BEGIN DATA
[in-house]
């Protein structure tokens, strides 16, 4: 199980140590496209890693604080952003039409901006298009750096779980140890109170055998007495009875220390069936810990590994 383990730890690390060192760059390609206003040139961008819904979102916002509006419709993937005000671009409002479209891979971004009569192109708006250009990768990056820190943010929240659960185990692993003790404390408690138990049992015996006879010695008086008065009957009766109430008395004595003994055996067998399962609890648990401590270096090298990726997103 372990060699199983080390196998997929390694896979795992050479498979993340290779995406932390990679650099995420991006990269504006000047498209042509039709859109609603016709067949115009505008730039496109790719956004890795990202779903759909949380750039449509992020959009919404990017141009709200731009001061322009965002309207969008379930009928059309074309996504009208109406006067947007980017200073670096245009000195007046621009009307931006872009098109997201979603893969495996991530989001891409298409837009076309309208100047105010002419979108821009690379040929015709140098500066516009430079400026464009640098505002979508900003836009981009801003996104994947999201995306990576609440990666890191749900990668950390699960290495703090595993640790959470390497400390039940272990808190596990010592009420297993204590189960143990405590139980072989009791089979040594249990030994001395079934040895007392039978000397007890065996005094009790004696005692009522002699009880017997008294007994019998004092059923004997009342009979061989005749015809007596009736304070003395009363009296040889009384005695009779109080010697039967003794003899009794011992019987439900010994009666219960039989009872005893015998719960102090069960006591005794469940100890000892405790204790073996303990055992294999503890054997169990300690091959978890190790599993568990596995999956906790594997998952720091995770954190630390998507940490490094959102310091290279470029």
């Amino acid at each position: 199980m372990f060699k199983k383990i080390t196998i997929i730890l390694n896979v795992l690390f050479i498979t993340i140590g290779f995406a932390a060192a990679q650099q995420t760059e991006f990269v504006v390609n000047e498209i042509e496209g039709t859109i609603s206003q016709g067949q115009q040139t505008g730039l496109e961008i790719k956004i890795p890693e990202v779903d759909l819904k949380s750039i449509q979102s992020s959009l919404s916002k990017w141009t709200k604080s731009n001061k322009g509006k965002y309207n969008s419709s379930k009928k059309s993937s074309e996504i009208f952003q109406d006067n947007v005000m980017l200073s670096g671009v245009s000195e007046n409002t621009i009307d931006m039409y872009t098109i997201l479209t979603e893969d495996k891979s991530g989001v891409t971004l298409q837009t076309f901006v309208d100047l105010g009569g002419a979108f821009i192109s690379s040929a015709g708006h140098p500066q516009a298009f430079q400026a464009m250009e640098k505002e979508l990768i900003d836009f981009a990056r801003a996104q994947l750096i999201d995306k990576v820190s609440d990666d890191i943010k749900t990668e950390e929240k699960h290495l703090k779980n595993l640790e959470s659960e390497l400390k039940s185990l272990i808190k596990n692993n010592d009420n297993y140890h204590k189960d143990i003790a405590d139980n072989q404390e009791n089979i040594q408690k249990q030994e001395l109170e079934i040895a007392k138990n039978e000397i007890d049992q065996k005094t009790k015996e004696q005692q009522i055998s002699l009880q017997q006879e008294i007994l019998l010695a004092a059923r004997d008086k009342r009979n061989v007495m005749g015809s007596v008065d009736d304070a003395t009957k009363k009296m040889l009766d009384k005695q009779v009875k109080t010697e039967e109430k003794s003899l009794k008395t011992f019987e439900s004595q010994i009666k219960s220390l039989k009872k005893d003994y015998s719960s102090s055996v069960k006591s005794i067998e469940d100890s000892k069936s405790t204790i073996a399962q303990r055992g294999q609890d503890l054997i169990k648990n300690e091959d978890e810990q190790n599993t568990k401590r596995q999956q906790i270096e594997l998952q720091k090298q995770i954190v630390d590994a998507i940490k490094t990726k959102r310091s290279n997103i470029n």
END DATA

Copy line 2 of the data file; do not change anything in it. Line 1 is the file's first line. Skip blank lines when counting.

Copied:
């Protein structure tokens, strides 16, 4: 199980140590496209890693604080952003039409901006298009750096779980140890109170055998007495009875220390069936810990590994 383990730890690390060192760059390609206003040139961008819904979102916002509006419709993937005000671009409002479209891979971004009569192109708006250009990768990056820190943010929240659960185990692993003790404390408690138990049992015996006879010695008086008065009957009766109430008395004595003994055996067998399962609890648990401590270096090298990726997103 372990060699199983080390196998997929390694896979795992050479498979993340290779995406932390990679650099995420991006990269504006000047498209042509039709859109609603016709067949115009505008730039496109790719956004890795990202779903759909949380750039449509992020959009919404990017141009709200731009001061322009965002309207969008379930009928059309074309996504009208109406006067947007980017200073670096245009000195007046621009009307931006872009098109997201979603893969495996991530989001891409298409837009076309309208100047105010002419979108821009690379040929015709140098500066516009430079400026464009640098505002979508900003836009981009801003996104994947999201995306990576609440990666890191749900990668950390699960290495703090595993640790959470390497400390039940272990808190596990010592009420297993204590189960143990405590139980072989009791089979040594249990030994001395079934040895007392039978000397007890065996005094009790004696005692009522002699009880017997008294007994019998004092059923004997009342009979061989005749015809007596009736304070003395009363009296040889009384005695009779109080010697039967003794003899009794011992019987439900010994009666219960039989009872005893015998719960102090069960006591005794469940100890000892405790204790073996303990055992294999503890054997169990300690091959978890190790599993568990596995999956906790594997998952720091995770954190630390998507940490490094959102310091290279470029």